The South Carolina Police Shooting Trial May End With A Hung Jury – Why?

When the cellphone video was released in 2015 of former North Charleston, S.C. police officer Michael Slager shooting an apparently unarmed man named Walter Scott, while Scott ran away from the officer after a routine traffic stop, the country reacted in horror.  That Slager is white and Scott an African American only exacerbated the current simmering topic of race relations in this country as well as the national debate of how police officers use deadly force – which oftentimes ends with a dead black man.  Slager was charged with murder in South Carolina and also indicted federally on civil rights charges and obstruction of justice for lying to a grand jury when he testified that Scott approached him with a Taser.  Now, over a year later inside a South Carolina courtroom, the jury appears deadlocked with one holdout who refuses to convict the jury – and the nation wonders how could this happen?

What We Have Read in the Media is Not All the Evidence

First, the infamous cellphone video which shows Scott being shot from behind as he ran from the officer is not the only evidence in the case – even if it seems to make clear that Slager had no justification for shooting an unarmed man multiple times in the back as he ran away.  Slager’s attorneys have argued that the shooting only occurred after a fleeing Scott first wrestled with the officer’s Taser in action not picked up on any videotape; not a particularly strong defense but the only defense which seemingly could exist under these circumstances.

Despite the seemingly damning evidence, the one holdout juror told the judge during an impasse in the deliberations that “I regret to say we may never reach a unanimous decision.  We all struggle with the death of a man,” the juror wrote.  “My heart does not want to have to tell the Scott family that the man who killed their son, brother and father is innocent.  But with choices, I cannot and will not change my mind.”  So why would this juror refuse to convict – refuse to even have an open mind during jury deliberations?

Juries Often Judge Law Enforcement By a More Lenient Standard

It is a fair assumption that many jurors give a defendant who is a law enforcement officer extra consideration before convicting.  Understandably, much of society believes that police officers who risk their lives during the discharge of their duties deserve every possible benefit of the doubt during their trial: after all, the pressures and difficulties of the job can contribute to a mistake being made while confronting a potentially dangerous suspect.  Simply put, some jurors will do all that they can to give a police officer more consideration than a typical criminal defendant would get when facing the same evidence and charges.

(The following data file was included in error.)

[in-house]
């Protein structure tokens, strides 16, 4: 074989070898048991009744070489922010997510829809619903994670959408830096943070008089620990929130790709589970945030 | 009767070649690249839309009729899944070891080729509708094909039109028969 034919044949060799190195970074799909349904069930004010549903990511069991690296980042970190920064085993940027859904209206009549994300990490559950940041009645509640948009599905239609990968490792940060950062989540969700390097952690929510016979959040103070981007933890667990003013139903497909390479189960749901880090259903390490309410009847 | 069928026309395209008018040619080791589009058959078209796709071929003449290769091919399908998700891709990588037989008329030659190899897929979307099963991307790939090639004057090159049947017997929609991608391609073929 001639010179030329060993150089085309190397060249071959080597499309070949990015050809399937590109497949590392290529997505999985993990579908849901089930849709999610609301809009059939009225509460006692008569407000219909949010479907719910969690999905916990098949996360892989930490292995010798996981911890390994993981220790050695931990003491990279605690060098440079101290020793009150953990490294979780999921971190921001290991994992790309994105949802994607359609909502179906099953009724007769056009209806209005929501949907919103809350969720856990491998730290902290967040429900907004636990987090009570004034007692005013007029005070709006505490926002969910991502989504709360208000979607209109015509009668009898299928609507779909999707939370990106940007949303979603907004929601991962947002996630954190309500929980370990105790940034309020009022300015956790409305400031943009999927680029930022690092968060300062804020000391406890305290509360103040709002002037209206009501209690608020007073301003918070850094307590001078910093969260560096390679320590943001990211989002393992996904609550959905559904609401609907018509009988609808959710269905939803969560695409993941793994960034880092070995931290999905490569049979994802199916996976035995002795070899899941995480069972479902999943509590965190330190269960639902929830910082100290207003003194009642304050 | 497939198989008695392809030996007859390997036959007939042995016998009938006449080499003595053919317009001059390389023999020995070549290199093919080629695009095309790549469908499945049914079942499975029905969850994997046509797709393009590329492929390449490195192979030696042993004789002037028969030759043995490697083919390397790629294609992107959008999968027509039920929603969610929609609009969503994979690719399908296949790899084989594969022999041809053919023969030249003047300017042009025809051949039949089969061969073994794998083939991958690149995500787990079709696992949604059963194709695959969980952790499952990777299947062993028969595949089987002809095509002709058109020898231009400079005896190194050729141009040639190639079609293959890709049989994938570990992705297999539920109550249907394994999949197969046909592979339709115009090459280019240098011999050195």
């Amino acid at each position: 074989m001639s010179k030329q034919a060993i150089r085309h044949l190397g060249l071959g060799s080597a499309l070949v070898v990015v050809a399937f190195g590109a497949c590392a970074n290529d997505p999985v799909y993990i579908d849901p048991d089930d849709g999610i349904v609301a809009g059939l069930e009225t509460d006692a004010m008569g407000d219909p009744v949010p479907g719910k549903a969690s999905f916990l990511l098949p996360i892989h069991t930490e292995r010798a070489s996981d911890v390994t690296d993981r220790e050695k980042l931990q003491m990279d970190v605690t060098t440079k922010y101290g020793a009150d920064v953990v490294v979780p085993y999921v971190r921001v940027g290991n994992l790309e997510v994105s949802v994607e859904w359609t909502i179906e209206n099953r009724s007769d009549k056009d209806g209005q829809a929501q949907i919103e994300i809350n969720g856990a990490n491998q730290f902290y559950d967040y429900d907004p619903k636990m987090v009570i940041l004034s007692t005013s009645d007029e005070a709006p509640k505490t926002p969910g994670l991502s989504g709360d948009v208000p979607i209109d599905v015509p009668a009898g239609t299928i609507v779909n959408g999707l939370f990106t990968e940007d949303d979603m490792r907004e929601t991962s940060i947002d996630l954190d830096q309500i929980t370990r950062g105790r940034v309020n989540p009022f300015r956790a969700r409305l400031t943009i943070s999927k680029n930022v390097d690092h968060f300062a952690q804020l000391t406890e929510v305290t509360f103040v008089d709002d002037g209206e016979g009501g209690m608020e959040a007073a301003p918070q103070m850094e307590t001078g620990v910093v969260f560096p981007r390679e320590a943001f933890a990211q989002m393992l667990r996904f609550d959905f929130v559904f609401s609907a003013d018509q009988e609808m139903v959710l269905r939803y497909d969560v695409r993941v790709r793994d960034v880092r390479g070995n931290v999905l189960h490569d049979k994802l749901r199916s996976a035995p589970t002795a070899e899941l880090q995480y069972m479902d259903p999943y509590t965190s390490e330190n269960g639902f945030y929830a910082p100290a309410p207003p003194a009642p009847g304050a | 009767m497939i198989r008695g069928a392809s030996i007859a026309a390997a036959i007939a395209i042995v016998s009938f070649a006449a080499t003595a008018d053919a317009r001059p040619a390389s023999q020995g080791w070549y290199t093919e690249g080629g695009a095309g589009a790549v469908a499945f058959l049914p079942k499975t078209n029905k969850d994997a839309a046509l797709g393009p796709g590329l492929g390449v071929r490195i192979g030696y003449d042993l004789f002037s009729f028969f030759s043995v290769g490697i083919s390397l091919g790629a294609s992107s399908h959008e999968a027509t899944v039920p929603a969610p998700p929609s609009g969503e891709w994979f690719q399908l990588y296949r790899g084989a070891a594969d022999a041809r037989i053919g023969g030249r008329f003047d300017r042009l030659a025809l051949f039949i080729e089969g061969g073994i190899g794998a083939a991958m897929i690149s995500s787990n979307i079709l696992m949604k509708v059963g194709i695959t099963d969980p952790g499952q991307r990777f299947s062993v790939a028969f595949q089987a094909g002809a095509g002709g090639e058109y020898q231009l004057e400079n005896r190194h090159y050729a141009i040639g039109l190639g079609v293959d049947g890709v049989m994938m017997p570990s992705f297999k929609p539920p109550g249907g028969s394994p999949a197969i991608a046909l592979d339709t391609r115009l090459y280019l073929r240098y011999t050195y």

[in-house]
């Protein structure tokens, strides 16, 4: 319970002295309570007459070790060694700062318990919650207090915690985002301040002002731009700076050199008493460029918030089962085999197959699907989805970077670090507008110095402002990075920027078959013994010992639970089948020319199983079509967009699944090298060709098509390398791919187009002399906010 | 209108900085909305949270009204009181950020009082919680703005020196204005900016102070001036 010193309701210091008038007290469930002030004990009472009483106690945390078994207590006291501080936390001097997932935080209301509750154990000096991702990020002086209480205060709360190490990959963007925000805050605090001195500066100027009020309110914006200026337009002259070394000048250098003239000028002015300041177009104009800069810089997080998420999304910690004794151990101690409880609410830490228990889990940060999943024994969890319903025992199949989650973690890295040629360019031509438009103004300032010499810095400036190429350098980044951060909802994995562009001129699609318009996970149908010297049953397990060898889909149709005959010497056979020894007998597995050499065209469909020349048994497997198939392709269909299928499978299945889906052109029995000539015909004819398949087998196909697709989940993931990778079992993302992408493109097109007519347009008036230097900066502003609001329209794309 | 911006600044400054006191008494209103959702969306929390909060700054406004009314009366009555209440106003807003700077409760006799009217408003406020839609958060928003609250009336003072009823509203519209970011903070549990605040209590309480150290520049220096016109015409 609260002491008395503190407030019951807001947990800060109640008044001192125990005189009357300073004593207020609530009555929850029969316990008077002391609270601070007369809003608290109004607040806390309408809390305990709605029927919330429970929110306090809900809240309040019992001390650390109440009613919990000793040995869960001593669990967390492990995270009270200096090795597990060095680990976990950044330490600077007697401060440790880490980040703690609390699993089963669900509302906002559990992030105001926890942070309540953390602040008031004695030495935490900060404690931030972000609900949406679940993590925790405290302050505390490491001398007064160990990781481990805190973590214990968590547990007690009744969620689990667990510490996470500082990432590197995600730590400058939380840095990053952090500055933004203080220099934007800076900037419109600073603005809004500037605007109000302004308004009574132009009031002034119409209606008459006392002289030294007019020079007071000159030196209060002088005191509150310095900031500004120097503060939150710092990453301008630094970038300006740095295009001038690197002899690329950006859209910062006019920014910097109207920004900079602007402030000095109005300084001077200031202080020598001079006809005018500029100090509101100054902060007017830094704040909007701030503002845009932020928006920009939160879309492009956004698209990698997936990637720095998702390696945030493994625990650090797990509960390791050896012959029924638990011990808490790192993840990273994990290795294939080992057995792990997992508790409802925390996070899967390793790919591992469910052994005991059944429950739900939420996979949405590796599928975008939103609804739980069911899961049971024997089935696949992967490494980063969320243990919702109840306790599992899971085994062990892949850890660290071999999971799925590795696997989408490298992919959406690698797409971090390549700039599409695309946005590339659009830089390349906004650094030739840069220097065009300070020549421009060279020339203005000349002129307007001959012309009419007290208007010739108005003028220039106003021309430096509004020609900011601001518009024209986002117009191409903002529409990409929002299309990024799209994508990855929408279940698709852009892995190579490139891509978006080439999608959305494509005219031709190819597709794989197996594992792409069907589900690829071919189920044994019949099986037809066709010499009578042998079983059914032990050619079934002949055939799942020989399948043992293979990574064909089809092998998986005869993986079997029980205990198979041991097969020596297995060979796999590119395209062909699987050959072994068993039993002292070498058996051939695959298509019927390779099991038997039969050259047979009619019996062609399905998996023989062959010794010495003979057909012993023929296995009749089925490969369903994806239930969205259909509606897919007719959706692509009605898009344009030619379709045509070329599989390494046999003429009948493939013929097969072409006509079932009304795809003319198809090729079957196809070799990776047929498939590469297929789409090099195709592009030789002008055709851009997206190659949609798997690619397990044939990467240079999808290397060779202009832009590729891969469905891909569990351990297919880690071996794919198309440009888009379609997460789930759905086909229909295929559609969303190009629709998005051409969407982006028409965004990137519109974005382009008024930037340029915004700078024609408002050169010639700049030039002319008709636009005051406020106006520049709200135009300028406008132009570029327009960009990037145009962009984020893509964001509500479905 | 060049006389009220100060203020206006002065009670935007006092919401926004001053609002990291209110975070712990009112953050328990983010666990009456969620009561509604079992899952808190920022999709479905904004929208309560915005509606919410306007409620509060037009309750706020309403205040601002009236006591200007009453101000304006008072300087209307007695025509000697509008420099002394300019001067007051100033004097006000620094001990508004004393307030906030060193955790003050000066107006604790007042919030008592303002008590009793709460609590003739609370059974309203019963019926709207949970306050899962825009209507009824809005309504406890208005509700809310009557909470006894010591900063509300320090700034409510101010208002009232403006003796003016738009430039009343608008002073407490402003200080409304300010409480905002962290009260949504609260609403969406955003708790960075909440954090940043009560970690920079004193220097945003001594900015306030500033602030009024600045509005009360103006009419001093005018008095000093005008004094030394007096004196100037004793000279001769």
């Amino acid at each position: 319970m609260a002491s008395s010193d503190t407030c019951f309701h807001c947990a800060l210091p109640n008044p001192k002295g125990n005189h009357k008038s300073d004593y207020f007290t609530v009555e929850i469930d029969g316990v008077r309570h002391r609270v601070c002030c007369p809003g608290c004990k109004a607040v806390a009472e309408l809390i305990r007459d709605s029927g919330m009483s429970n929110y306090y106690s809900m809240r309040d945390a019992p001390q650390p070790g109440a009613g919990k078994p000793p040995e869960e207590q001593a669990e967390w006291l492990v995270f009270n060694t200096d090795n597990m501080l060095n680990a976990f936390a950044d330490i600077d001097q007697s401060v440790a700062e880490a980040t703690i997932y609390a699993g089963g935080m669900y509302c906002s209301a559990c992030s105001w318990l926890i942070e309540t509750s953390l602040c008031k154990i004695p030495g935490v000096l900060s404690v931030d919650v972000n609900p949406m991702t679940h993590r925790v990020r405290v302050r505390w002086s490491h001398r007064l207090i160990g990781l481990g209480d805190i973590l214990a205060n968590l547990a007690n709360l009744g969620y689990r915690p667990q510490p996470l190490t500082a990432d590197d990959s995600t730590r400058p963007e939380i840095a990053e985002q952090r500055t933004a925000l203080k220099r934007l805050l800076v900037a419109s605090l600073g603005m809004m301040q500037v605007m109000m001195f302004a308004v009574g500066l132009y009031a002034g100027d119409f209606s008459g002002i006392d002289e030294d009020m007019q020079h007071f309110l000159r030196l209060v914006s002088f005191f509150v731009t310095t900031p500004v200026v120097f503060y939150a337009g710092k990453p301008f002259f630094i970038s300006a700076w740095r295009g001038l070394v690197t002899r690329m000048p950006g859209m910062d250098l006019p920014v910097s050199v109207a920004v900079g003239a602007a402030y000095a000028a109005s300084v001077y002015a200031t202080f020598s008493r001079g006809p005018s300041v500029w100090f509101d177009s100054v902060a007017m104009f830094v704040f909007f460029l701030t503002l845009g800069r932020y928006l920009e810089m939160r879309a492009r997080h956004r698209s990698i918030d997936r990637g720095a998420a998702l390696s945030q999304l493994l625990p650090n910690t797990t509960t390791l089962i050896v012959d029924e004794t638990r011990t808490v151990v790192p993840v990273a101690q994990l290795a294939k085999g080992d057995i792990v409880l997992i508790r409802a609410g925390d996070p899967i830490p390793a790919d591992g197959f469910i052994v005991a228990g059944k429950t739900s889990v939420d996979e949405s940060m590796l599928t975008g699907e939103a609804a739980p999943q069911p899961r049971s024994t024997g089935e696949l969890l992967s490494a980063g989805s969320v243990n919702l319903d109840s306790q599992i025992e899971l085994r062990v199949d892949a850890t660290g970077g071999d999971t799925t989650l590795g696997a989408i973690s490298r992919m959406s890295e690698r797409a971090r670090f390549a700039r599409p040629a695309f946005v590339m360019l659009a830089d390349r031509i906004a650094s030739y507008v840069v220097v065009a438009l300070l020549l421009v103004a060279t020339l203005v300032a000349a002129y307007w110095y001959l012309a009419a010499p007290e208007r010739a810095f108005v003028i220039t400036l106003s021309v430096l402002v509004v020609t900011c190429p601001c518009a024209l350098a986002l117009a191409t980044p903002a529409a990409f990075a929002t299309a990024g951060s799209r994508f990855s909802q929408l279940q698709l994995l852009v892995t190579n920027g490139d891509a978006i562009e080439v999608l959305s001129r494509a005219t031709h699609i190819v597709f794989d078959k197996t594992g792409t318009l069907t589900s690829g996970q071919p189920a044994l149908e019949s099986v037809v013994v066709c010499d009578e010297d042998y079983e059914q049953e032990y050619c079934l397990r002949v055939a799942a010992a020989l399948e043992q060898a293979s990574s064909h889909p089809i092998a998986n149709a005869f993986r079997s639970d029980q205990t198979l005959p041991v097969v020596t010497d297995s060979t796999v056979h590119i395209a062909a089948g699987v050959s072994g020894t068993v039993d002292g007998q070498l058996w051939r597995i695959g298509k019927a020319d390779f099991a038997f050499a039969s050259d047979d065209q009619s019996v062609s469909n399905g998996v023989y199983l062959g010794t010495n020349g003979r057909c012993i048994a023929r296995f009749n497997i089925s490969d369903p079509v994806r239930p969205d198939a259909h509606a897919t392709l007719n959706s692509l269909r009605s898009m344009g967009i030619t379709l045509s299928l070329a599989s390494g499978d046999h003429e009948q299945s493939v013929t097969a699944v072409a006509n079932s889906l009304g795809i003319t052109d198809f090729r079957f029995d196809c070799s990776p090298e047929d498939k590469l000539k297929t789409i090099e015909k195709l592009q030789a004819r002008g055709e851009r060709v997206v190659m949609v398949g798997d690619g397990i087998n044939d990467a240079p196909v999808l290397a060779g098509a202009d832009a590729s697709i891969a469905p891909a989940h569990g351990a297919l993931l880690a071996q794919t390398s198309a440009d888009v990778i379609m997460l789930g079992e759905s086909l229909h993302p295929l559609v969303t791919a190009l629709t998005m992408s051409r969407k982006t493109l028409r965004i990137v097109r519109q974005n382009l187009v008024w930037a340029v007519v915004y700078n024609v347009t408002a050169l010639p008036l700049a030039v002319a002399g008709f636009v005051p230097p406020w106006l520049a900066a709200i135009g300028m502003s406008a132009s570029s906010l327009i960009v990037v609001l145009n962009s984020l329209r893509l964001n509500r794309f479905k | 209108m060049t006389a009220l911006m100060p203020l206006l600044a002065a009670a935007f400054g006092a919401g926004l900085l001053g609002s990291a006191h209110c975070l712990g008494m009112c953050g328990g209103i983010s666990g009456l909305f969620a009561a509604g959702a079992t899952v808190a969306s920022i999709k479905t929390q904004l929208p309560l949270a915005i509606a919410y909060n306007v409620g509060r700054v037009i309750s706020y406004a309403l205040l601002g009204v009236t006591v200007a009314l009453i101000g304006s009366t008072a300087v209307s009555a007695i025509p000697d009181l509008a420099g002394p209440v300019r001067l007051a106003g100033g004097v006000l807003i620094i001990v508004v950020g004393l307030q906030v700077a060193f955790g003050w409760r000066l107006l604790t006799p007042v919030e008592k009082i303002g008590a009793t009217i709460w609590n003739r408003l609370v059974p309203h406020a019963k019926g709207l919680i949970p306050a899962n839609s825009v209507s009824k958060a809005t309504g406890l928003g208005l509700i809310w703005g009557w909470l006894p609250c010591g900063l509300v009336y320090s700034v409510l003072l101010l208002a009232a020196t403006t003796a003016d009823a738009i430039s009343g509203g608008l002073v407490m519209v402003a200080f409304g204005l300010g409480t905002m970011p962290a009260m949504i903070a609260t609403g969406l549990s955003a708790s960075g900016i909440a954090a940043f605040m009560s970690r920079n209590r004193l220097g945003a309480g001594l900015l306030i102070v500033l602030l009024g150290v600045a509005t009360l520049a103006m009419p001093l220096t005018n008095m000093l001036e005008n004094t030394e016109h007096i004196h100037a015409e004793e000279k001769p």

In addition, some jurors will take this concept even further and never convict a police officer of a crime such as murder as long as there exists even the thinnest of reeds of theoretical doubt.  Law enforcement officers, goes the reasoning, should not be held accountable for breaking the law if they are being accused of harming someone who was in the midst of breaking the law themselves.  In a high profile case such as this, jurors who side strongly with accused police officers are not easy to ferret out by the prosecution during jury selection because they want to be perceived as unbiased and fair so that they will be chosen to sit on the jury – where they will then do their all to prevent the officer’s conviction.

The best criminal defense attorneys in New York can sniff out jurors in high profile cases who are willing to perhaps have a more “open” mind when weighing seemingly damning evidence against their clients.  And defense lawyers without a truly open mind may never see such gems in a jury pool – and this failure can be the difference between their clients walking free at the end of the trial or dying in prison after conviction.  Call the experienced – and creative – New York criminal defense lawyers at the Law Offices of Jeffrey Lichtman to discuss your serious criminal case today.